#Ecarnomics: Tesla vs. the Government
While Tesla Goes Electric, Everyone Else Goes Postal
People are already lining up in droves, waiting to get their hands on Tesla’s supposedly “affordable” new mid-size sedan, the Model 3. As the slightly conspicuous name would suggest, Tesla is hoping that the price of its car (around $35,000 US) will steal some 3-Series customers, as well as much of the premium entry-level sedan market. The implications are profound: get it right, and Tesla transforms from a niche-market luxury car maker into a mainstream household brand. In fact, an affordable and easy-to-live-with Tesla could give the rest of the car-buying industry a massive headache. In fact, American automakers are starting to panic, and have used their significant political influence to try and save their way of life.
Tesla Motors is a rebel in the automotive industry. Of course, much of this status has to do with their extremely progressive, mind-bendingly capable vehicles that have zero emissions and can cream sports cars in the quarter-mile. Tesla has gotten as near to reinventing the modern automobile as anyone else in history. And, so long as their patents hold up for long enough, Tesla Motors is in a prime position to become the next great automaker.
But their product is only half of the story. The other half is in the way that they sell it.
Normally, when you want to buy a car (in North America, at least), you go to a car dealer. There, you browse the lot, looking for the car that has most of the features and specifications that you want. Then, once you have found that perfect ride (or built it using an online configurator), you then have to deal with a salesman, who will try and appease you by adding in a bunch of extra features (floor mats, mud guards, chrome bug deflectors, etc.). You also run the gauntlet of financing options, cash incentives, and trade-in deals, on top of the often-unpleasant haggling process. After all that is said and done, the automaker gets their money back, the dealer collects their commission, and you have the keys to your shiny new whip.
Buying a Tesla, on the other hand, is a completely different process. You don’t go to a dealership, you go to a “Tesla Store”. It seems awfully similar to an Apple Store, and in fact it is, but we’ll get to that later. They have almost no inventory—just one or two cars available in the showroom so you can see what’s what with the car. After you’re done sitting and playing with all the cool buttons and touchscreens in the demo car, the Tesla salesperson ushers you to a “design studio” where you get to pick and choose all of the features that you want on your very own Tesla. You see exactly how much everything is going to cost: no more, no less. After you are done creating your Tesla, you go and arrange your financing through one of Tesla’s financing plans, and the order gets sent out to Tesla’s Fremont, California Gigafactory. After about 4-8 weeks, your Tesla is delivered to you, straight from the factory.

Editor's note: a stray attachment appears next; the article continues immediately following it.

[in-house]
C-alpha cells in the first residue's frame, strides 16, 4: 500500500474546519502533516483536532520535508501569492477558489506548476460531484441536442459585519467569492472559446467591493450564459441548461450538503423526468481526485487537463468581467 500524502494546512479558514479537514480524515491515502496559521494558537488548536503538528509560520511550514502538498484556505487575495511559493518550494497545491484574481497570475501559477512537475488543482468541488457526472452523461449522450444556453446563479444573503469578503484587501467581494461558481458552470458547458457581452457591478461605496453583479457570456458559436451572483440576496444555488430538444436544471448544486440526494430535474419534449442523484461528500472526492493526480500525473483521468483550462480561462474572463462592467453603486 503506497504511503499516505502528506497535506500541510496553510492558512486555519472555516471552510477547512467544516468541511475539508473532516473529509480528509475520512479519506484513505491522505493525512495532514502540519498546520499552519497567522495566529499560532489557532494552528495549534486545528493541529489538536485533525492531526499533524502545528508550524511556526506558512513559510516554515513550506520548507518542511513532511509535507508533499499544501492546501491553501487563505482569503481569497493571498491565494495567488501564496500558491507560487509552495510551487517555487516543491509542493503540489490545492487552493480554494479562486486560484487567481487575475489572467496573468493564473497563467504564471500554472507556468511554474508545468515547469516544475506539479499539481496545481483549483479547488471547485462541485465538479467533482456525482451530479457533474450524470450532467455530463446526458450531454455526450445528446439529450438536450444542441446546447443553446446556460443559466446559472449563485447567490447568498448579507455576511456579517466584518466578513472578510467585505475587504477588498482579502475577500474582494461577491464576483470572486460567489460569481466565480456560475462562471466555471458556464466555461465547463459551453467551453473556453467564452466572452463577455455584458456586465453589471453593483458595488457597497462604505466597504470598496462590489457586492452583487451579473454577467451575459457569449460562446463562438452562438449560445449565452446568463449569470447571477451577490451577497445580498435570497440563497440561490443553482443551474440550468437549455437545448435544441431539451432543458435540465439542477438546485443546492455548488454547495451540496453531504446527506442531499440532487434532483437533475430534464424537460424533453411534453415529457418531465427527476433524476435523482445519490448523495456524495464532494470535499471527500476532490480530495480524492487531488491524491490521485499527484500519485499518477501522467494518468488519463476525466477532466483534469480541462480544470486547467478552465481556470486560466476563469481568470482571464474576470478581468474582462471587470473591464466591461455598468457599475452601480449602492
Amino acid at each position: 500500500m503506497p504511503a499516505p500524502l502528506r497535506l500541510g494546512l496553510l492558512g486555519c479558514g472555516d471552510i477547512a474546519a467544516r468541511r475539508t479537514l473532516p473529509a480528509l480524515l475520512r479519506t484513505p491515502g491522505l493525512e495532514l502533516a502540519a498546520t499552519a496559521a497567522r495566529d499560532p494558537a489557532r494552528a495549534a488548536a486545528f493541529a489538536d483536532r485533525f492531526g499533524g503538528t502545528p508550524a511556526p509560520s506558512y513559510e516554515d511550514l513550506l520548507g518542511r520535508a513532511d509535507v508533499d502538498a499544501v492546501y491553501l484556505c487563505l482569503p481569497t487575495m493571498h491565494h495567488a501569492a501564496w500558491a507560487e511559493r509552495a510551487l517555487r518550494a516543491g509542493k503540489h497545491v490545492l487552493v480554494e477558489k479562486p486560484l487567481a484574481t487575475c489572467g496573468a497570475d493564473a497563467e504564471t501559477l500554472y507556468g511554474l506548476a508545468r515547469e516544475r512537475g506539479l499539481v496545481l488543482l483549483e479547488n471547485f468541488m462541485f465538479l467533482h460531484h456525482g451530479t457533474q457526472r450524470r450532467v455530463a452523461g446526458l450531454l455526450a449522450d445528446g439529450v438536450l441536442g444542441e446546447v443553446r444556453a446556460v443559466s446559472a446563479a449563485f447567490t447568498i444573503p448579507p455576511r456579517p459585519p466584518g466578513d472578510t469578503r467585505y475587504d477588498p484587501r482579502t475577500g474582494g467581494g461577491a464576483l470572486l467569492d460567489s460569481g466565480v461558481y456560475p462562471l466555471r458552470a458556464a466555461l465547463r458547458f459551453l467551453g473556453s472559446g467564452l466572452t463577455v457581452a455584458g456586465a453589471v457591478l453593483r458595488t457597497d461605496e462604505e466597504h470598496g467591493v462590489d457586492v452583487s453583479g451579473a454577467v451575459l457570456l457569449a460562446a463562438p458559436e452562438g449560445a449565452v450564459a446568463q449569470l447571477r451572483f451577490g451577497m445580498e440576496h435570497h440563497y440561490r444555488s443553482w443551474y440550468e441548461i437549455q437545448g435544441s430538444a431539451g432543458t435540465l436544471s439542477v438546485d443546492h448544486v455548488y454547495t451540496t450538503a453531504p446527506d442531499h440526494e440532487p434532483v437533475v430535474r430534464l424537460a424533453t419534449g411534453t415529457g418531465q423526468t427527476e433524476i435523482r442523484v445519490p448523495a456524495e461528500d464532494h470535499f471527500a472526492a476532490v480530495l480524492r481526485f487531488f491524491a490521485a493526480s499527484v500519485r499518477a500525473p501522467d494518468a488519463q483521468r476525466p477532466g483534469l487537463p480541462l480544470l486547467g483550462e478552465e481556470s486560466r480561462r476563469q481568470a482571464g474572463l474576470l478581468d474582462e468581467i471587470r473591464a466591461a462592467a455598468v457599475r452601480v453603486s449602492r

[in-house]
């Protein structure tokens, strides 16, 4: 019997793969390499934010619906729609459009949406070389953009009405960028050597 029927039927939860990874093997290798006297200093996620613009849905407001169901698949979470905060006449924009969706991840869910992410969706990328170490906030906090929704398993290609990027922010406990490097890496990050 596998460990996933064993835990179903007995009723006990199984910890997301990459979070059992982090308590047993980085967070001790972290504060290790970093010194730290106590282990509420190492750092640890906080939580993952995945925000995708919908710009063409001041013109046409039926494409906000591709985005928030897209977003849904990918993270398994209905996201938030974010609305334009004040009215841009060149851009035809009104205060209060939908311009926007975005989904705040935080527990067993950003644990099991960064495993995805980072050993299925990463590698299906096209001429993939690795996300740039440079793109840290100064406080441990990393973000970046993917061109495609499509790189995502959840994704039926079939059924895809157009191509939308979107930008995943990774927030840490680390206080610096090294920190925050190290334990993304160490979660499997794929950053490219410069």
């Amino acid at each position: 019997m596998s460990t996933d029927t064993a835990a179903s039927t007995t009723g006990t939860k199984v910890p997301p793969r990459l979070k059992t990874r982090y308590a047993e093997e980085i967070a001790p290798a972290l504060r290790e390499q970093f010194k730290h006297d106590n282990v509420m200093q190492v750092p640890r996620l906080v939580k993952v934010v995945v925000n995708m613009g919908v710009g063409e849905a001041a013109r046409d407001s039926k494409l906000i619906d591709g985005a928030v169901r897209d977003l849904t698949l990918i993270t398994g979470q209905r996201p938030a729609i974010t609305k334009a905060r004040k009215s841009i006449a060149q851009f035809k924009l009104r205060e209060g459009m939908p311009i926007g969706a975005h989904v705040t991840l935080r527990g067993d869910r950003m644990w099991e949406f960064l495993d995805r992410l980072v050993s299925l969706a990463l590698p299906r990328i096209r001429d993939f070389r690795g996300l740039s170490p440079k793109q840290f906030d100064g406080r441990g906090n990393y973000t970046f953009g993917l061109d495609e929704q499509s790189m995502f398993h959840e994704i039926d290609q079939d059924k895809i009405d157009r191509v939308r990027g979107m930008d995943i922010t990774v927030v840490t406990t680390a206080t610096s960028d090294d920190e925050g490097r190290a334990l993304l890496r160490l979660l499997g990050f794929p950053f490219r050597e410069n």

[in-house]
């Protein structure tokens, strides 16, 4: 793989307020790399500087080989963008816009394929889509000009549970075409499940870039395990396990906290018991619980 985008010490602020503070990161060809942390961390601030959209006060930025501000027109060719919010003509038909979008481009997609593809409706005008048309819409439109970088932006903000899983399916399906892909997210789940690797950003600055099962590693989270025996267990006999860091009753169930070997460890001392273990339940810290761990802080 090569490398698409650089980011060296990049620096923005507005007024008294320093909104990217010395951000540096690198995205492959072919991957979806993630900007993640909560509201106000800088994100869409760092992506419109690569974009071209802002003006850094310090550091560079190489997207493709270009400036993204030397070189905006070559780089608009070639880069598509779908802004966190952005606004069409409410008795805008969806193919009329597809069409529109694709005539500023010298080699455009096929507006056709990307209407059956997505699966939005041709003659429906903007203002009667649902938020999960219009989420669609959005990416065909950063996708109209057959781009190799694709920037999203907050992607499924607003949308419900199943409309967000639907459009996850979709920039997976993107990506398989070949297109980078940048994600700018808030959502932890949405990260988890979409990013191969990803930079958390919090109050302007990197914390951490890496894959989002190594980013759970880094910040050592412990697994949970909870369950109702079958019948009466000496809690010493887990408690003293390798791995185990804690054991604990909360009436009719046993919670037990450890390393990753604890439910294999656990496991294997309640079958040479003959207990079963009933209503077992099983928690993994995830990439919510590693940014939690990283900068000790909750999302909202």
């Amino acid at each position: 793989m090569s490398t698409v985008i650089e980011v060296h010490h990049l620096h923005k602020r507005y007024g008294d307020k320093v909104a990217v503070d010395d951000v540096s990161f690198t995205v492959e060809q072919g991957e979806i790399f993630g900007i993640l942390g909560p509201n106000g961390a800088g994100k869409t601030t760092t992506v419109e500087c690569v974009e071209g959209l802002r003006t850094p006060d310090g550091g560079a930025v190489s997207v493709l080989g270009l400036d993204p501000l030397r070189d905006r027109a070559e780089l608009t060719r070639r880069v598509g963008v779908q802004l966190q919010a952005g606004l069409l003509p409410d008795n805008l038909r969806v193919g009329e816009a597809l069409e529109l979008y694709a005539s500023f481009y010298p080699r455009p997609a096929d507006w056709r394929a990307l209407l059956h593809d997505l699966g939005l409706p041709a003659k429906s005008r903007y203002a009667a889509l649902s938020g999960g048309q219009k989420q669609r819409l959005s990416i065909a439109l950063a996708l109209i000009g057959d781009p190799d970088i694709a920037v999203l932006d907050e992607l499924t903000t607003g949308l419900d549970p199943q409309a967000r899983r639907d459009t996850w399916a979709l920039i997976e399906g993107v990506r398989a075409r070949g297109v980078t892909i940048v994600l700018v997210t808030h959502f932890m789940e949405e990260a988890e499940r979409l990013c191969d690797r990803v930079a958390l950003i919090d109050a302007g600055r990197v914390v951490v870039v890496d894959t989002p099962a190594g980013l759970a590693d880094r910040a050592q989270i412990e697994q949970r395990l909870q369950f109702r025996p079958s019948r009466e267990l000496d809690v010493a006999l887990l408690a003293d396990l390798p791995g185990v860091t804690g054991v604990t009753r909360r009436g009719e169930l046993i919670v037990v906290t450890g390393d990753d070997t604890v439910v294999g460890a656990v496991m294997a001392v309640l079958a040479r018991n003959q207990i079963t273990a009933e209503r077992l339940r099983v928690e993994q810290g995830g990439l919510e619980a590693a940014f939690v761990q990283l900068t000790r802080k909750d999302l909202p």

Of course, dealerships are not happy. The whole direct-sales approach is, naturally, a lot more pleasant than dealing with the dealer, so to speak. Not only that, but the traditional fat cat car dealer now loses out in the collection of commissions. As a result, the National Automobile Dealers Association (NADA) has lobbied state governments to ban Tesla from competing in the marketplace.
Their argument? Firstly, NADA claims that, by competing with one another on price and value, that car dealerships are actually good for the consumer as the free market keeps prices at an equilibrium. This way, it is argued that a car cannot charge too much money for a car because he will not be able to sell it. Personally, I see Tesla’s strategy as eliminating the middleman—which could mean better prices for the consumer.
Secondly, NADA claims that Tesla’s pricing strategy is anti-competitive. In a sense, this is true. Tesla basically holds the price of the car constant—the dealer is not allowed to change it or offer any discounts. Back to the Apple Store analogy that I mentioned earlier. When you go to an Apple Store, or even buy an Apple product at a different store, you see the price printed on the box. And, if you’ve ever asked the salesperson for a deal, they’ll tell you that they’re only allowed to sell Apple products at the price Apple makes them sell it for. This is exactly what happens in a Tesla Store, and it’s called Colgate pricing. It is legal as long as the manufacturer makes it clear to the retailer what the terms and conditions are. However, if you can afford a Tesla, you likely have all the technology you need to do your own research into what new cars sell for. You think the Tesla is too much money? Go buy something else. It’s as simple as that.
The way I see it, the direct sales approach is no more or less beneficial to you and I, the consumer. But we don’t have the political power that the NADA does. As a result, Tesla’s direct sales have been banned in Colorado, Texas, Arizona, and New Jersey. Several more states are pushing to ban the practice and keep the new car market squarely in the hands of dealerships. In short, they want drive Tesla out of the U.S. market. What we are seeing here is no different from taxi companies fighting local governments to ban Uber—and the public response ought to be the same. The way I see it, the car dealers, like the taxi companies, are fighting in their own self-interest to save their way of life, instead of trying to adapt to a changing marketplace. And, if they are successful, the biggest casualty could be one of the most ingenious automakers the world has ever seen.
For more, check out: http://finance.yahoo.com/news/how-to-buy-a-tesla-152044730.html